“Everything”, she said. “And anything. Don’t you go through a day without rememberin’ something of it and tuckin’ that memory away like a treasure. Because it is. And memories are sweet doors Cory. They’re teachers and friends and disciplinarians. When you look at something, don’t just look. See it. Really, really see it. See it so when you write it down, somebody else can see it too. It’s easy to walk through life deaf, dumb and blind, Cory. Most everybody you know or ever meet will. They’ll walk through a parade of wonders, and they’ll never hear a peep of it. But you can live a thousand lifetimes if you want to. You can talk to people you’ll never set eyes on, in lands you’ll never visit.”

She nodded watching my face. “And if you’re good and you’re lucky and you have something worth saying, then you might have the chance to live on long after – ” she paused, measuring her words. “Long after,” she finished.

******************************************************
The words resonate more strongly for me now than they did way back then when I was a 34 year old father of three. Though even then I was searching for the boy that had been locked away by the expectations of myself and others. I wonder if I ever did actually take the time to walk that parade of wonders, in keeping my journals I am thankful that at times my eyes were open and the voices of my children as children echo strongly from the pages of those books. I will always be grateful that I took the time to record some of the things they said and did at the time they were said or done. There is of course no recapturing the lost moments.

I recognise in the voice of Mrs Neville the feeling that at times I do want to return to the bedroom of my childhood, with it’s vintage car wallpaper and venetian blinds, and the safe feeling of being tucked in at night by Mum or Dad. Where the dust motes floated in sunbeams and the steam from the paper factory could be heard late in the still of the night. I wish the man I am now could revisit the homes of his grandparents and soak up the smell of freshly baked scones, or hear the laughter from the crowded kitchen table as another game of cards were dealt. Or be licked on the face by a dog and not care. Or splash in puddles of water on unmade roads, and fall over in the schoolyard skidpans and gaze in wonder at fireworks as if for the first time.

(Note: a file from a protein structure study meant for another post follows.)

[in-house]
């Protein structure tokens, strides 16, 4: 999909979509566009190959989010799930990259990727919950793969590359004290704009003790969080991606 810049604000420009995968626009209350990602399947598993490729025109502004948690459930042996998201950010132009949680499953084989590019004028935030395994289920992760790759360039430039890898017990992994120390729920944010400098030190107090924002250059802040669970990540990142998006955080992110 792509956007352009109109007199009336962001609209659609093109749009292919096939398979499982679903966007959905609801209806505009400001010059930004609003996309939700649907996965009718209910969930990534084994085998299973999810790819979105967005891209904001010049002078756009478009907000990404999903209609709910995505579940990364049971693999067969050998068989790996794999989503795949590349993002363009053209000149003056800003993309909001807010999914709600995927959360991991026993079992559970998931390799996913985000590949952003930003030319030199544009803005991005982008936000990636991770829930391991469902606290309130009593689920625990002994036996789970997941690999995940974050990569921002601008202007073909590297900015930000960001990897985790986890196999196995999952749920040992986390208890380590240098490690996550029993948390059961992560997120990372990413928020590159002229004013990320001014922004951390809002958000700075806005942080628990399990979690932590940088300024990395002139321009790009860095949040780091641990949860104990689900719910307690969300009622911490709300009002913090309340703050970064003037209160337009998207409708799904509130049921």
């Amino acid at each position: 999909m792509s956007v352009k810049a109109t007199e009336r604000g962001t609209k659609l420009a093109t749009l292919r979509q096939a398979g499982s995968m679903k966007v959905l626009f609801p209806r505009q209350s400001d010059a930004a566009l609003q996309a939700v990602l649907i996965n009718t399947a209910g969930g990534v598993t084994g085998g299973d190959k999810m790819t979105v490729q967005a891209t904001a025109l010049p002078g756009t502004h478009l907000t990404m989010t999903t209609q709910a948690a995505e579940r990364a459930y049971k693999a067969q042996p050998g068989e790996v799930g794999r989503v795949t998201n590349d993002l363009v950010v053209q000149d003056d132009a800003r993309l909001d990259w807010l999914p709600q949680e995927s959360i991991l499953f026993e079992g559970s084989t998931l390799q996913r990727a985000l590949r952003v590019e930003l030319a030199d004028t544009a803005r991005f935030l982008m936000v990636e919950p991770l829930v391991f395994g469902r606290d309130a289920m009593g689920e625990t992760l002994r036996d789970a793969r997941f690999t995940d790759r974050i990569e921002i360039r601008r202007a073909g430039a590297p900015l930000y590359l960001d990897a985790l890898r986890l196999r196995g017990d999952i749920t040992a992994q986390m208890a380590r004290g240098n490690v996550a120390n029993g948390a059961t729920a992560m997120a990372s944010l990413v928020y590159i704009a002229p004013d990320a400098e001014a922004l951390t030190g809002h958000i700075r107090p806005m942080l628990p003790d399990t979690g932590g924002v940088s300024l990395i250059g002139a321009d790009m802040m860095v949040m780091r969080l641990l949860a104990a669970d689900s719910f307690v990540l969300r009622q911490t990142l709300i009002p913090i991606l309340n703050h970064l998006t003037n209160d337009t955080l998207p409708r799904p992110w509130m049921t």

I am thankful for all that has gone before. I look forward to rekindling my wonder, to the things that were once simple pleasures. I am grateful for this world now which does mean that I can connect with people all over the world and with them continue to explore this journey.

A Boy’s Life


I read A Boy’s Life by Robert McCammon over the Christmas of 1991. In looking back through my old journals I found this extract which I think is worth sharing.

“I have seen many boys come and go,” she said. “I’ve seen some grow up and set roots and some grow up and move away. The years of a boys life pass so fast Cory.” she smiled faintly. “Boys want to hurry up and be men and then comes a day they wish they could be boys again. But I’ll tell you a secret Cory. Want to hear it?”

I nodded.

“No one,” Mrs Neville whispered, “ever grows up.”

I frowned. What kind of secret was that? My Dad and mom were grown up weren’t they? So were Mr Dollar, Chief Marchetta, Dr Parish, Reverend Lavoy, the lady and everybody else over eighteen.

“They may look grown up,” she continued, “But it’s a disguise. It’s just the clay of time. Men and women are still children deep in their hearts. They still would like to jump and play, but that heavy clay won’t let them. They’d like to shake off every chain the world’s put on them, take off their watches and neck ties and Sunday shoes and return naked to the swimmin’ hole, if just for one day. They’d like to feel free, and know that there’s a momma and daddy at home who’ll take care of things and love them no matter what. Even behind the face of the meanest man in the world is a scared little boy tryin’ to wedge himself into a corner where he can’t be hurt.” She put aside the papers and folded her hands on the desk. “I have seen plenty of boys grow into men, Cory, and I want to say one word to you. Remember.”

Remember? Remember what?

“Everything”, she said. “And anything. Don’t you go through a day without rememberin’ something of it and tuckin’ that memory away like a treasure. Because it is. And memories are sweet doors Cory. They’re teachers and friends and disciplinarians. When you look at something, don’t just look. See it. Really, really see it. See it so when you write it down, somebody else can see it too. It’s easy to walk through life deaf, dumb and blind, Cory. Most everybody you know or ever meet will. They’ll walk through a parade of wonders, and they’ll never hear a peep of it. But you can live a thousand lifetimes if you want to. You can talk to people you’ll never set eyes on, in lands you’ll never visit.”

She nodded watching my face. “And if you’re good and you’re lucky and you have something worth saying, then you might have the chance to live on long after – ” she paused, measuring her words. “Long after,” she finished.

******************************************************
The words resonate more strongly for me now than they did way back then when I was a 34 year old father of three. Though even then I was searching for the boy that had been locked away by the expectations of myself and others. I wonder if I ever did actually take the time to walk that parade of wonders, in keeping my journals I am thankful that at times my eyes were open and the voices of my children as children echo strongly from the pages of those books. I will always be grateful that I took the time to record some of the things they said and did at the time they were said or done. There is of course no recapturing the lost moments.